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WATCH | Closing the gap between medieval and modern in the dragon city

In the capital of Slovenia, medieval and modern converge at the Ljubljanica River.

A short walk across one of the city’s numerous bridges will close the gap between centuries ago and the contemporary bustle.

While jet skiers perform flips in the water and street art spreads across the walls, Ljubljana’s ancient castle continues to watch over the city’s changes.

The Ljubljana Castle was originally constructed as a fortress and has been rebuilt over the centuries.

Tours through it today are anything but antiquated, and an escape game based in the building provides an exciting way to delve into Ljubljana’s history.

The area was established in the first century as a small, Roman encampment called Emona.

In the hundreds of years since it has had multiple leaders, falling under the rule of monarchs like the Habsburgs in the middle ages. More recently, Ljubljana formed part of Yugoslavia until achieving independence in 1991.

At Metelkova, former military barracks have been transformed into an alternative artistic centre, featuring some of Ljubljana’s best nightlife and live performances.

Although it might seem like another world, these trendy influences are just a stroll away from the city’s Old Town. Easily accessible by one of the 17 bridges in the city, each has its own identity, and many are works of art themselves.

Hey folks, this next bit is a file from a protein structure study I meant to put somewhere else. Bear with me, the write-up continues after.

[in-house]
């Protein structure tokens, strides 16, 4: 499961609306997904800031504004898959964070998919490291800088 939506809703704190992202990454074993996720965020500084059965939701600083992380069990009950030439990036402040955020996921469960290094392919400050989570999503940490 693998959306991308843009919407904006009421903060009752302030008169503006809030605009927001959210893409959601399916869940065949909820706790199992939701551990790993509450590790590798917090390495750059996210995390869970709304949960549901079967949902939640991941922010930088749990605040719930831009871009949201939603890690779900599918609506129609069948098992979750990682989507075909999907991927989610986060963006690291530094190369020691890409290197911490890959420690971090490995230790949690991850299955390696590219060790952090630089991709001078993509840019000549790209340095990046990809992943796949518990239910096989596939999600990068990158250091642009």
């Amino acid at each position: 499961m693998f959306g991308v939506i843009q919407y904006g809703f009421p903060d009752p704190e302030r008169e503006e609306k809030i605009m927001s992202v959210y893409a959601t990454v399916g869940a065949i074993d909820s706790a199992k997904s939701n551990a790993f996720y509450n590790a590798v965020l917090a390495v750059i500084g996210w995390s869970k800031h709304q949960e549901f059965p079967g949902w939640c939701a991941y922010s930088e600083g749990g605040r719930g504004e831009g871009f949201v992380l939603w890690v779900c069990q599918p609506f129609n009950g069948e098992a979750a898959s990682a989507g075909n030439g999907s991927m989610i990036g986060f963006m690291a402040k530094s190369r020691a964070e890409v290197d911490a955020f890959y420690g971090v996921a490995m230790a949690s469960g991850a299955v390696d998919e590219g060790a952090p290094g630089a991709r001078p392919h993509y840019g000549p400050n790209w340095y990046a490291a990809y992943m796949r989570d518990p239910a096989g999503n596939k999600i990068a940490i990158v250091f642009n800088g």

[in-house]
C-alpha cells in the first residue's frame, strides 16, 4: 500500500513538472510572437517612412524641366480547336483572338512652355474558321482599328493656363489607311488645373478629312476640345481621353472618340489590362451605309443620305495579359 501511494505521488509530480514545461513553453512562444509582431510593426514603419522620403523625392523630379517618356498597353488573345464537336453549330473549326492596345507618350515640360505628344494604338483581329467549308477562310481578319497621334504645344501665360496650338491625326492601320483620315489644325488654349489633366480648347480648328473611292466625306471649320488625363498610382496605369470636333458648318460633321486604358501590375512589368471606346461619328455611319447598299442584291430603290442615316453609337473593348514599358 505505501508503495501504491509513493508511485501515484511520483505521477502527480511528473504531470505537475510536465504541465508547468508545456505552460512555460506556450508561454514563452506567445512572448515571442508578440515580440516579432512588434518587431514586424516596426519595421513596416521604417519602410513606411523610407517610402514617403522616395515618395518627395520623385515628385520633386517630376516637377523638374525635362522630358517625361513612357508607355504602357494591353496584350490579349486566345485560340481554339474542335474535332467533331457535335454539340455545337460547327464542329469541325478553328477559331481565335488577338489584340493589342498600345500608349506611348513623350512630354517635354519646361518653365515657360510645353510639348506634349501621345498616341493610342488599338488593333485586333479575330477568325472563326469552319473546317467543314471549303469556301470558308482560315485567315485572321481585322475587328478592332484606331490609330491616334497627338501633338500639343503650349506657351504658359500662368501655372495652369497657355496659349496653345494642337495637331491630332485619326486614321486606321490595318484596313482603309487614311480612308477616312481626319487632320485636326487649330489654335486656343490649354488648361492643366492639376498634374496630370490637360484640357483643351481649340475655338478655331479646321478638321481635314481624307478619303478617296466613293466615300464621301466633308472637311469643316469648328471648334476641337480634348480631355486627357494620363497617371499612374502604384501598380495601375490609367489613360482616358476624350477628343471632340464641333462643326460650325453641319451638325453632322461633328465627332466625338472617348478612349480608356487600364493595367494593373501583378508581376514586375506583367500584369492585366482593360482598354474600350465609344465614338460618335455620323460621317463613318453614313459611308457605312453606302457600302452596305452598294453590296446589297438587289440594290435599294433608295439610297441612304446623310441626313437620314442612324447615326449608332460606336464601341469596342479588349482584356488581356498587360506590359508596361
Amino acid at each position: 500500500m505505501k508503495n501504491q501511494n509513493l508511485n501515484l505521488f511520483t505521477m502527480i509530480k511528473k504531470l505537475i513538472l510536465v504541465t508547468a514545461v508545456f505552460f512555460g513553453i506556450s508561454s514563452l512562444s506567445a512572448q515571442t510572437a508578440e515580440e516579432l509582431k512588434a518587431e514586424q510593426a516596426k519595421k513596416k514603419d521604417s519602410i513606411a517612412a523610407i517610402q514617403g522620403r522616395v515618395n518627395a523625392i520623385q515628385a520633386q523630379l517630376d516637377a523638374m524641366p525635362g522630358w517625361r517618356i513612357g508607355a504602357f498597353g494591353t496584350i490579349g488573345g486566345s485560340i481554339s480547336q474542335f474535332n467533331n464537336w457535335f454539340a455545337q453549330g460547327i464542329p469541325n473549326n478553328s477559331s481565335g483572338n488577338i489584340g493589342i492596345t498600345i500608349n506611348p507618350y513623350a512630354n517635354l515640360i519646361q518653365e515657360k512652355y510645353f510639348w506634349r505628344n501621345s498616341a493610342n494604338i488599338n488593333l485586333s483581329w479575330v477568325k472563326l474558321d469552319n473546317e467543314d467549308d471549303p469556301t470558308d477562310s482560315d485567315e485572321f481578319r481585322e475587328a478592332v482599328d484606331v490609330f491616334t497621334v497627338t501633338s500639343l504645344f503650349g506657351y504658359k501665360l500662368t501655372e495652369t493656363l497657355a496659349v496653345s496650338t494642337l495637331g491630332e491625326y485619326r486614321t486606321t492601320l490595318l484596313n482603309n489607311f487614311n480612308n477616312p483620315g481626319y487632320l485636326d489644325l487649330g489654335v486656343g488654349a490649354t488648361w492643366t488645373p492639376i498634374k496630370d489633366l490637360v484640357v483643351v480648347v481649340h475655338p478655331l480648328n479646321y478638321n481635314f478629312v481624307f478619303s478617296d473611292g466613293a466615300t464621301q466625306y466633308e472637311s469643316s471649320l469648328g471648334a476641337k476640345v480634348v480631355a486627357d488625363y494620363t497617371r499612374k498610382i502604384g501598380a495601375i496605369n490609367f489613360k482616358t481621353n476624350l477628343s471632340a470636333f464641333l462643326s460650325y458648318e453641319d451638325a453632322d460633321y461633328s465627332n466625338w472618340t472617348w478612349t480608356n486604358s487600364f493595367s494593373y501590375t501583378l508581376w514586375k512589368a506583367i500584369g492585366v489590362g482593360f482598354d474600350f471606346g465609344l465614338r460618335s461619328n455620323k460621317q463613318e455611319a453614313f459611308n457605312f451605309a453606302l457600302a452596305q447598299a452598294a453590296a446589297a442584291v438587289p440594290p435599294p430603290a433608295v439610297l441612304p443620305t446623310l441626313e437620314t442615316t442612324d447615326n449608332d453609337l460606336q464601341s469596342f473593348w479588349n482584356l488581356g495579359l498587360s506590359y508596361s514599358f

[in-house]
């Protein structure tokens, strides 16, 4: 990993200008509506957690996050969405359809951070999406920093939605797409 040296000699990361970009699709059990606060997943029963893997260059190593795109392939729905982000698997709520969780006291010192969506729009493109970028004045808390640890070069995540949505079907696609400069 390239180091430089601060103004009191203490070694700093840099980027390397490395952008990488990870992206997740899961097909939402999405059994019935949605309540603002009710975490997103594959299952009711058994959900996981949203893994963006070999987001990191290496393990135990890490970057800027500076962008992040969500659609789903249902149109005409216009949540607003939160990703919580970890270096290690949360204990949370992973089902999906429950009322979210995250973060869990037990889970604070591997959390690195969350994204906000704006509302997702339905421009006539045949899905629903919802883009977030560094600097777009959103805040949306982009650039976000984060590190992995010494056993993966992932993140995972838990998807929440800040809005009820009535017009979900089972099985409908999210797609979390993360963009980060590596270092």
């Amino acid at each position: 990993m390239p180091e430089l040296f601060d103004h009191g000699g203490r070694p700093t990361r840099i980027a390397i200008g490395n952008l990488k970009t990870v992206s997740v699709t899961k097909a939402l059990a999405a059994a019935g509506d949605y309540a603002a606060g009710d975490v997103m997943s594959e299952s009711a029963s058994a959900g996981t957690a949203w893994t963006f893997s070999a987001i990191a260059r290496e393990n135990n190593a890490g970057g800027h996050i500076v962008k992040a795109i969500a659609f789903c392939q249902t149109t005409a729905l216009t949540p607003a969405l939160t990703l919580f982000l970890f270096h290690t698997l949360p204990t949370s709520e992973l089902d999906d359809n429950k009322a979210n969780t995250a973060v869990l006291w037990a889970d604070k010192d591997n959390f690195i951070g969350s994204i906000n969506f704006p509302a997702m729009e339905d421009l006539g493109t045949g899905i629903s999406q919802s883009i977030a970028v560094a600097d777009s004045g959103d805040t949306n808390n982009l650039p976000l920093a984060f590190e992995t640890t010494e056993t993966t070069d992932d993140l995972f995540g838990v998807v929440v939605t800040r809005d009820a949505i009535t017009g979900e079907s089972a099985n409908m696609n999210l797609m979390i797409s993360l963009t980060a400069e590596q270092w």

The Triple Bridge is one of the most iconic in Ljubljana. It was designed by Jože Plečnik, an influential architect of the 20th century who was responsible for many of Ljubljana’s famous buildings.

Along Butcher’s Bridge, the sound of metal clanking is no cause for concern – it’s not the bridge creaking, but the jangling of thousands of locks placed on the railings by lovers to commemorate their dedication to one another.

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Two minutes away, the Dragon Bridge is guarded by 20 creatures, consisting of 16 griffins and four dragons, a tribute to the association of Ljubljana with the beasts.

According to legend, a dragon was killed by Greek hero Jason on the marshes here, leading to it being known as the dragon city.

Ljubljana is small in comparison to some of the world’s major capitals, with only 280 000 residents.

But don’t mistake its size for lack – this city has a wealth of fascinating contradictions amid its archaic air. It’s impossible not to get swept up in the feeling of travelling in time.